Here’s everything you need to know about drying rose petals for tea, crafts and making your own rose-infused kombucha brew.
I’m not really sure when I transitioned from rose hater to rose lover. I don’t have roses in my garden, but am grateful for family members that do. Those family members live fairly close by, and are always willing to share their beautiful bounty of roses with me so I can pursue my crafty creations.
All roses are edible, but the only roses that will taste good are the ones that smell fragrant.
I like to preserve the rose blooms for many things here at home. One of my favorite ways to do that is by drying them.
While you can air dry rose petals, or even use a microwave to dry them, I find that the easiest route has been my dehydrator.
You don’t need an expensive Excalibur dehydrator to be successful at drying rose petals. My Hamilton Beach was inexpensive and gets quite a lot of use – from making dehydrated apples too smoky salmon jerky.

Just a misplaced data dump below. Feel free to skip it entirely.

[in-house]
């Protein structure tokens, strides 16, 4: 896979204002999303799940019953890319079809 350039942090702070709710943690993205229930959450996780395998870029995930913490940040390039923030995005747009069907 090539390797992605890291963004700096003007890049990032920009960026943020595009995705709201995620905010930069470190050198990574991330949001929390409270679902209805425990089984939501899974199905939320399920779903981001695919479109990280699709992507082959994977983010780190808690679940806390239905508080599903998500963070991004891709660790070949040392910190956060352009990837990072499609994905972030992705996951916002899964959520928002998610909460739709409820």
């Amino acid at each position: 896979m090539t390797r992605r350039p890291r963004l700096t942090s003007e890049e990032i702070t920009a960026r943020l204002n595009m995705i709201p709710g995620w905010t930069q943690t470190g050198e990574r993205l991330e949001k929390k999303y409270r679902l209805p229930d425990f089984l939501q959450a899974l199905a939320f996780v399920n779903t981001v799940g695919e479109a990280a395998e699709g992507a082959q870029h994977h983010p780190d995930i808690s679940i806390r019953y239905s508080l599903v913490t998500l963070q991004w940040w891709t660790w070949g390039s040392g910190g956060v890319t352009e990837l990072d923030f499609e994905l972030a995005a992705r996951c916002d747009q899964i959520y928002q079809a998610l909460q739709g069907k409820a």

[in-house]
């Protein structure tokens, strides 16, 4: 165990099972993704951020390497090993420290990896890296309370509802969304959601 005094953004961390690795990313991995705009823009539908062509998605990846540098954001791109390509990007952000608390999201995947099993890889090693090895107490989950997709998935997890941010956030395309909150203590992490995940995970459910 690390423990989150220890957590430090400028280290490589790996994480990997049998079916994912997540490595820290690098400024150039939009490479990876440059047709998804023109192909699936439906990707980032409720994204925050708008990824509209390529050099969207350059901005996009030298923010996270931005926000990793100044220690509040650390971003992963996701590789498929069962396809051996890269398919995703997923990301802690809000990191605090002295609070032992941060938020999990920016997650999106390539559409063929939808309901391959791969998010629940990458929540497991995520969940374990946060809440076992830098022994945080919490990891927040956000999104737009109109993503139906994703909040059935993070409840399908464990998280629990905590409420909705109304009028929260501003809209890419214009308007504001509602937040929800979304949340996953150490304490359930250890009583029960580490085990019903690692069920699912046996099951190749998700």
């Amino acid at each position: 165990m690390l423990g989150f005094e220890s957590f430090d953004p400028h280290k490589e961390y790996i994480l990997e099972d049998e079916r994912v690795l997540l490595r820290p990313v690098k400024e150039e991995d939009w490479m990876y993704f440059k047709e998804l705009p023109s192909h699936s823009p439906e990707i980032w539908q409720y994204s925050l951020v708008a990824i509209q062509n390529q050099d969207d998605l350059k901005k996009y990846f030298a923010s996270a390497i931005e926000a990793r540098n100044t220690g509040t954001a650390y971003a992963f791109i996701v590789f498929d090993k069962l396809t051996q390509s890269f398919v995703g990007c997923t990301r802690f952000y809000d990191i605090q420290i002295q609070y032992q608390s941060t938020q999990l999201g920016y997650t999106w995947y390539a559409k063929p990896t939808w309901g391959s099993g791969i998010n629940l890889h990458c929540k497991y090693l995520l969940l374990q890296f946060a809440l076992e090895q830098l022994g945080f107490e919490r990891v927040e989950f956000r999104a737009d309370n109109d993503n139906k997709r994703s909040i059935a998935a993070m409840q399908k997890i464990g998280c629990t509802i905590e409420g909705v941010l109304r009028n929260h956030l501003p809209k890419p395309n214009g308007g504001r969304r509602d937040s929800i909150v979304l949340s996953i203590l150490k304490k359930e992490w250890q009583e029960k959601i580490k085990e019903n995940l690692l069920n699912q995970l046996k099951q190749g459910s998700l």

How to Harvest Rose Petals
If you have rose bushes and you’d like to use your garden flowers, harvest them for drying after the sun has dried the dew from them.
You’ll want to make sure you select flowers that are almost at a full bloom. If you don’t have rose bushes, sometimes a local florist will sell you broken-stemmed flowers at a lower cost. Do not wash them because drying wet blooms will cause them to turn brown.
If they are dirty, just shake them out and use them asap.
Then, clip off the stems of your flowers, leaving no more than one inch. You’ll want to pull off the damaged petals (or any petals that have already darkened).
Using a Dehydrator
Carefully pull each petal off the head of the flower, and lay on your dehydrator tray. Arrange them on the tray giving them ample space between petals. Use multiple trays to dry an abundance of roses.
(This is a great thing for kids to do!)
Set your dehydrator for a low temp — 95-100 degrees F. If you are in a humid area (more than 50%), then increase the dehydrator to 125 degrees F.
Dehydrate your roses for up to 4 hours, checking on them every hour to make sure they are doing okay.
Allow the rose petals to dry completely before storing them in an airtight container in a cool location.
One of my favorite ways to use dry rose petals is to infuse my kombucha brew. Once your kombucha has brewed (7-10 days), allow it to second ferment with 1/4 C. of dry roses for 24 hours.
The taste is unbelievable, and you can even go a step further and add 1/4 C. or slightly more of dry rosehips, too!